Also remember that nobody ever dies on coasters unless they have health problems; they are designed to make you feel like you are going to die but you're gonna love it in the end. cool.gif

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...Also remember that nobody ever dies on coasters unless they have health problems; they are designed to make you feel like you are going to die but you're gonna love it in the end. cool.gif

Actually, most of the people who die while or after riding a coaster (and whose death is somehow attributed to the ride) did have pre-existing health conditions, but some may not have known it. The second biggest group of such deaths is caused by rider misconduct--standing up, loosening restraints, etc.

That all being said, and I know you are trying to help, a small number of people have died on coasters (and other rides) who had no known pre-existing health problems and did not in any way misbehave. Coasters are machines. They sometimes fail. They are also operated by people, not all of whom always do their jobs exactly as prescribed. And sometimes people DO die as a result...but this rarely happens in the USA. You can credit insurance companies and their requirements, state laws and regulations, insurance company prevention programs and most of all ONE SIMPLE FACT. Virtually everyone in the business treats safety as paramount...knowing full well that they don't want people on rides they would not put their own spouses or children on.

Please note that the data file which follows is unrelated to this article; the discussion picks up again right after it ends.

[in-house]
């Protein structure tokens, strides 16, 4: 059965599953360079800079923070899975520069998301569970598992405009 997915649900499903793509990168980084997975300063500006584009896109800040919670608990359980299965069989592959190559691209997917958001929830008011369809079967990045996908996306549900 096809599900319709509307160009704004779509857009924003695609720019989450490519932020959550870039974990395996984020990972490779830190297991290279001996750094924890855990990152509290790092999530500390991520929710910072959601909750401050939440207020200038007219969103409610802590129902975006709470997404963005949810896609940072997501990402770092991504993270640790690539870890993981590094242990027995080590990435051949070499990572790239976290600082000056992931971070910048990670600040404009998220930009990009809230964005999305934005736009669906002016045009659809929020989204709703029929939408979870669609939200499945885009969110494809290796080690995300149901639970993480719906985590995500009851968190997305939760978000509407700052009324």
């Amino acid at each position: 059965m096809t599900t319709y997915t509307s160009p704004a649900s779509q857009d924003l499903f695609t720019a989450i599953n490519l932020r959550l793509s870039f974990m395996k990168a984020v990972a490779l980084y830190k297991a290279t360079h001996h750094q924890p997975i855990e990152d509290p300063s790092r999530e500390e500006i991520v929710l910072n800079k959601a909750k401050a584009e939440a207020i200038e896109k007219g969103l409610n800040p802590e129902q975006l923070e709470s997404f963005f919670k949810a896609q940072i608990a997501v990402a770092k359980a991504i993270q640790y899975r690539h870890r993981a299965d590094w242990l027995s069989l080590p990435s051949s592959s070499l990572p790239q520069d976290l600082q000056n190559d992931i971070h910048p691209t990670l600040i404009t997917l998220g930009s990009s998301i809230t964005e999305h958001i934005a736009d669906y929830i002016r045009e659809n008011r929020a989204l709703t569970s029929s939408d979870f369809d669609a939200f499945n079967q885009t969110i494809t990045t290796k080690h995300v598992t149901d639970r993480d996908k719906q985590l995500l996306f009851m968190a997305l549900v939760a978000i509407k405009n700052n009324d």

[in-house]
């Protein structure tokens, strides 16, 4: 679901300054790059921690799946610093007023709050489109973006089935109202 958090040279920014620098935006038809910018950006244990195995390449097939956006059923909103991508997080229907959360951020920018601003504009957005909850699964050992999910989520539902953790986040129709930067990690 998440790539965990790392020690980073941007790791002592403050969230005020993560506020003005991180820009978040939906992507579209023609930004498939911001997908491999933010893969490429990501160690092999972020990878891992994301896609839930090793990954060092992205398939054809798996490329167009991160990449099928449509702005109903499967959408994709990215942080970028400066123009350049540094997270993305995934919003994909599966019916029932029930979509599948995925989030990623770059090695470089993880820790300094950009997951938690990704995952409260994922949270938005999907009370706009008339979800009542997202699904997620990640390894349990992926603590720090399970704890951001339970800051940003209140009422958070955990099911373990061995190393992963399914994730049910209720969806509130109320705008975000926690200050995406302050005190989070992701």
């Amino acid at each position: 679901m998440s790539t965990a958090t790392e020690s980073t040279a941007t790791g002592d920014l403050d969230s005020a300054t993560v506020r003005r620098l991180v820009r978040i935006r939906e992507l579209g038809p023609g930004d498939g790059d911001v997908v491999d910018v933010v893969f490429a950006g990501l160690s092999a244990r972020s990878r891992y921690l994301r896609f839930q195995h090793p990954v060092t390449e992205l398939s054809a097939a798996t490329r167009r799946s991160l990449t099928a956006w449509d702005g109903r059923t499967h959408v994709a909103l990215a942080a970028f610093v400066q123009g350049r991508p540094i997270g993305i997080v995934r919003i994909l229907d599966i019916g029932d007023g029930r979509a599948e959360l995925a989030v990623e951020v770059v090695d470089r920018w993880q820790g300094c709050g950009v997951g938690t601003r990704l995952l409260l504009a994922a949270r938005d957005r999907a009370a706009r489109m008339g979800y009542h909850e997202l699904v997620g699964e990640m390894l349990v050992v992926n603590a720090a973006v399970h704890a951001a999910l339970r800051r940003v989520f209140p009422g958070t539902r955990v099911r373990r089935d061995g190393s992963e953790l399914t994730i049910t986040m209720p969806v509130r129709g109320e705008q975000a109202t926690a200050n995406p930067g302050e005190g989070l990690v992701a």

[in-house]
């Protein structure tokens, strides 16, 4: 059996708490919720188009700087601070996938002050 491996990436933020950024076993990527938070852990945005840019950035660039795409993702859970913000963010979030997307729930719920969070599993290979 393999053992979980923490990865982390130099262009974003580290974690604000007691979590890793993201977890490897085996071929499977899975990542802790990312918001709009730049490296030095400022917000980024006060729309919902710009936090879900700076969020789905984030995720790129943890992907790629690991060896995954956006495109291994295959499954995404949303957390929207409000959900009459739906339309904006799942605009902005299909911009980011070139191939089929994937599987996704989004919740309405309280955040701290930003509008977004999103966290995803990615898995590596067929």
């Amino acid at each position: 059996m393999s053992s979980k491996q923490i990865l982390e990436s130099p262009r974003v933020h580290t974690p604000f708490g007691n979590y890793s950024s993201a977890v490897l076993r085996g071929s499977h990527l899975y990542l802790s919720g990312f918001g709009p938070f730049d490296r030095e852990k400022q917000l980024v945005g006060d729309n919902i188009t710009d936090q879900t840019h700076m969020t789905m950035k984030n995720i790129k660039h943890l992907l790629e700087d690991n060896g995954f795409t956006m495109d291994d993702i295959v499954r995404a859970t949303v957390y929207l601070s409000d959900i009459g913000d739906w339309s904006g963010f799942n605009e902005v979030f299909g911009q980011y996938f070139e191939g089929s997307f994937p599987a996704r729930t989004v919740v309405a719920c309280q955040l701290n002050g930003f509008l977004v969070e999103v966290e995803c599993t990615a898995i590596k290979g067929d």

The simple fact is the leading cause of injuries in parks is falls...from people running on midways (a practice that used to be strictly forbidden and rigidly enforced...some large parks do NOT allow the "Running of the Bulls" in the morning, for example), and people getting in and out of ride vehicles.

And the two most dangerous rides most people take during the day they go to the park are the one to get there and the one to get home.

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Well said.

Both fear and phobias are propped up by irrational beliefs; in the case of roller coasters the belief is typically "I have a good chance of being the one man/woman this will happen to"...much like the a phobia of flying.

To eliminate the phobia, you need to start picking away at the irrational belief.

Now, the deal with coasters creates a paradox; part of the enjoyment (and rush) for many that like roller-coasters is in fact the fear or anxiety created; that rush that some feel is the "relief" or release of all of that adrenaline that your body just pumped out and your body resetting itself.

So I guess for some it's not about getting rid of the fear, but learning how to experience and process that fear in an enjoyable way.